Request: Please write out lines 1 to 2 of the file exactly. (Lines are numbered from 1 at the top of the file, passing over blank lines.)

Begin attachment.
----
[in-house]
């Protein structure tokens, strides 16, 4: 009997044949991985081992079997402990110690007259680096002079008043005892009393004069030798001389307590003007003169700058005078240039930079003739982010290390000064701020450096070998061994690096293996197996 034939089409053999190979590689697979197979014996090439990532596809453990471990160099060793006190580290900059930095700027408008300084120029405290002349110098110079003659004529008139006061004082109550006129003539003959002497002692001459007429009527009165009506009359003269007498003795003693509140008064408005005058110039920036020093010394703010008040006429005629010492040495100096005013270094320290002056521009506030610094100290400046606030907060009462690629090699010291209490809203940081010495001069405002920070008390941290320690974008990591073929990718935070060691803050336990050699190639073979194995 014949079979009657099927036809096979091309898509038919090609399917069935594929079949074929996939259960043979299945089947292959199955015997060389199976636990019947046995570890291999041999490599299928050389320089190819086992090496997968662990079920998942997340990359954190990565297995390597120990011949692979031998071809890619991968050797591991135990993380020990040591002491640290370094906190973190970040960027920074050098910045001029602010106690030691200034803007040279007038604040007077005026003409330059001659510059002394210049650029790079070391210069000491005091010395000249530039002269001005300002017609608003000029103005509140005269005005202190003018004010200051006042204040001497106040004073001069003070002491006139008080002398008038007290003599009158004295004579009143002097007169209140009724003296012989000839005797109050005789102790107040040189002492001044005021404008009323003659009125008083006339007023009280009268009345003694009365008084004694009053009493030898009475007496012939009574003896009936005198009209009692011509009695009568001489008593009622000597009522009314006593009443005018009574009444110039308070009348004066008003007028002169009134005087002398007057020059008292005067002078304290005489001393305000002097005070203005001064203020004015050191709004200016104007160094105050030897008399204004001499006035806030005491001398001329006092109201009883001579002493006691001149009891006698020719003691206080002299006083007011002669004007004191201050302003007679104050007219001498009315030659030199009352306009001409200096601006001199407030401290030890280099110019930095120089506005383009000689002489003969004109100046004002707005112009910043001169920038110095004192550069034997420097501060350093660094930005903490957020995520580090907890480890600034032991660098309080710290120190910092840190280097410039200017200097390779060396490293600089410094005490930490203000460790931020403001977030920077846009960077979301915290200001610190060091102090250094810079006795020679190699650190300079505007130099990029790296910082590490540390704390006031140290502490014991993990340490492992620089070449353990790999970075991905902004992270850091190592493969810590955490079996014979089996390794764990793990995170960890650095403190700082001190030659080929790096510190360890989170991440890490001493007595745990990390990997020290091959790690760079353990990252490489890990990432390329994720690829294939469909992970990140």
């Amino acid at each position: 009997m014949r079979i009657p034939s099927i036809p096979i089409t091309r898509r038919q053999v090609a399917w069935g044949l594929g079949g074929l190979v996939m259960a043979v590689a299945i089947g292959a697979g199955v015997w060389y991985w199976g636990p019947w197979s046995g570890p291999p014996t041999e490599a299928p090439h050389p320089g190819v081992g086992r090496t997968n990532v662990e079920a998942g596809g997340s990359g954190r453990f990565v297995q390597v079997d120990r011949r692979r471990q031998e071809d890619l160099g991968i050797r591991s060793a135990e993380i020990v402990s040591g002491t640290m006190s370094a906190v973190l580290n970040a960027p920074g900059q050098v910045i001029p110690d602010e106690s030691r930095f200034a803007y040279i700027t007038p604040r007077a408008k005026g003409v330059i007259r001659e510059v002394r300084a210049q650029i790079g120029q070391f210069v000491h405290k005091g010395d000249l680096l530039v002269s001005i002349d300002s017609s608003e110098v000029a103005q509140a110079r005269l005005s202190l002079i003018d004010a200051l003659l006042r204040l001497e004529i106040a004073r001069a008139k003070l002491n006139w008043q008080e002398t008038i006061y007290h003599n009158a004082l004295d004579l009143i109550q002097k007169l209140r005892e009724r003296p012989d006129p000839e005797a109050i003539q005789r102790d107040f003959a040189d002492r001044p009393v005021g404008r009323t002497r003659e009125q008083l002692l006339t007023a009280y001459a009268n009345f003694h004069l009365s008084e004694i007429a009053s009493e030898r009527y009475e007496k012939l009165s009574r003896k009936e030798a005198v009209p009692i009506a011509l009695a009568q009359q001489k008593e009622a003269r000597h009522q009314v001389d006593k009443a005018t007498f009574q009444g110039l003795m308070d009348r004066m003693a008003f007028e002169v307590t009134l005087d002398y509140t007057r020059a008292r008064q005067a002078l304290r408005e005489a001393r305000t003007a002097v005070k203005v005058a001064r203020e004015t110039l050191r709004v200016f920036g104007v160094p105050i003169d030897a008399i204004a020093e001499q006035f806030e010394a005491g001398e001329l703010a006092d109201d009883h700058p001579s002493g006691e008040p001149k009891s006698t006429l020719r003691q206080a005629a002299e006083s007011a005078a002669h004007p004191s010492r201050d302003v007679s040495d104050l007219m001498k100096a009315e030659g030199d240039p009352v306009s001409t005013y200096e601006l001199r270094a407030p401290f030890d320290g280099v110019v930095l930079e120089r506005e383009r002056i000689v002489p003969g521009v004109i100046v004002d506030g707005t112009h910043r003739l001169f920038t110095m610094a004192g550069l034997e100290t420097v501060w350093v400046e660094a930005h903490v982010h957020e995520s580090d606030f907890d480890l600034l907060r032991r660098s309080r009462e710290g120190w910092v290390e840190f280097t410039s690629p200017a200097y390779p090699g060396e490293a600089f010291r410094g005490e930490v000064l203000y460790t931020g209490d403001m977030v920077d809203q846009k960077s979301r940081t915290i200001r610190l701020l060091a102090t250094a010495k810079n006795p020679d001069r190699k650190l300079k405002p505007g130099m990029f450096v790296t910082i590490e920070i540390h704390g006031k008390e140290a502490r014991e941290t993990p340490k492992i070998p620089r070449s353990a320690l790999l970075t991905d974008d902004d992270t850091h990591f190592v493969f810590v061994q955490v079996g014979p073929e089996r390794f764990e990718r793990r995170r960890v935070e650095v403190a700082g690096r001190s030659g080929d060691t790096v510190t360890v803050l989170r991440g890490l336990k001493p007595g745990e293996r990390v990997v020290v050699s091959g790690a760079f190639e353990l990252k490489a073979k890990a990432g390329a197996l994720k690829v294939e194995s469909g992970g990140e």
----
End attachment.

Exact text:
[in-house]
């Protein structure tokens, strides 16, 4: 009997044949991985081992079997402990110690007259680096002079008043005892009393004069030798001389307590003007003169700058005078240039930079003739982010290390000064701020450096070998061994690096293996197996 034939089409053999190979590689697979197979014996090439990532596809453990471990160099060793006190580290900059930095700027408008300084120029405290002349110098110079003659004529008139006061004082109550006129003539003959002497002692001459007429009527009165009506009359003269007498003795003693509140008064408005005058110039920036020093010394703010008040006429005629010492040495100096005013270094320290002056521009506030610094100290400046606030907060009462690629090699010291209490809203940081010495001069405002920070008390941290320690974008990591073929990718935070060691803050336990050699190639073979194995 014949079979009657099927036809096979091309898509038919090609399917069935594929079949074929996939259960043979299945089947292959199955015997060389199976636990019947046995570890291999041999490599299928050389320089190819086992090496997968662990079920998942997340990359954190990565297995390597120990011949692979031998071809890619991968050797591991135990993380020990040591002491640290370094906190973190970040960027920074050098910045001029602010106690030691200034803007040279007038604040007077005026003409330059001659510059002394210049650029790079070391210069000491005091010395000249530039002269001005300002017609608003000029103005509140005269005005202190003018004010200051006042204040001497106040004073001069003070002491006139008080002398008038007290003599009158004295004579009143002097007169209140009724003296012989000839005797109050005789102790107040040189002492001044005021404008009323003659009125008083006339007023009280009268009345003694009365008084004694009053009493030898009475007496012939009574003896009936005198009209009692011509009695009568001489008593009622000597009522009314006593009443005018009574009444110039308070009348004066008003007028002169009134005087002398007057020059008292005067002078304290005489001393305000002097005070203005001064203020004015050191709004200016104007160094105050030897008399204004001499006035806030005491001398001329006092109201009883001579002493006691001149009891006698020719003691206080002299006083007011002669004007004191201050302003007679104050007219001498009315030659030199009352306009001409200096601006001199407030401290030890280099110019930095120089506005383009000689002489003969004109100046004002707005112009910043001169920038110095004192550069034997420097501060350093660094930005903490957020995520580090907890480890600034032991660098309080710290120190910092840190280097410039200017200097390779060396490293600089410094005490930490203000460790931020403001977030920077846009960077979301915290200001610190060091102090250094810079006795020679190699650190300079505007130099990029790296910082590490540390704390006031140290502490014991993990340490492992620089070449353990790999970075991905902004992270850091190592493969810590955490079996014979089996390794764990793990995170960890650095403190700082001190030659080929790096510190360890989170991440890490001493007595745990990390990997020290091959790690760079353990990252490489890990990432390329994720690829294939469909992970990140």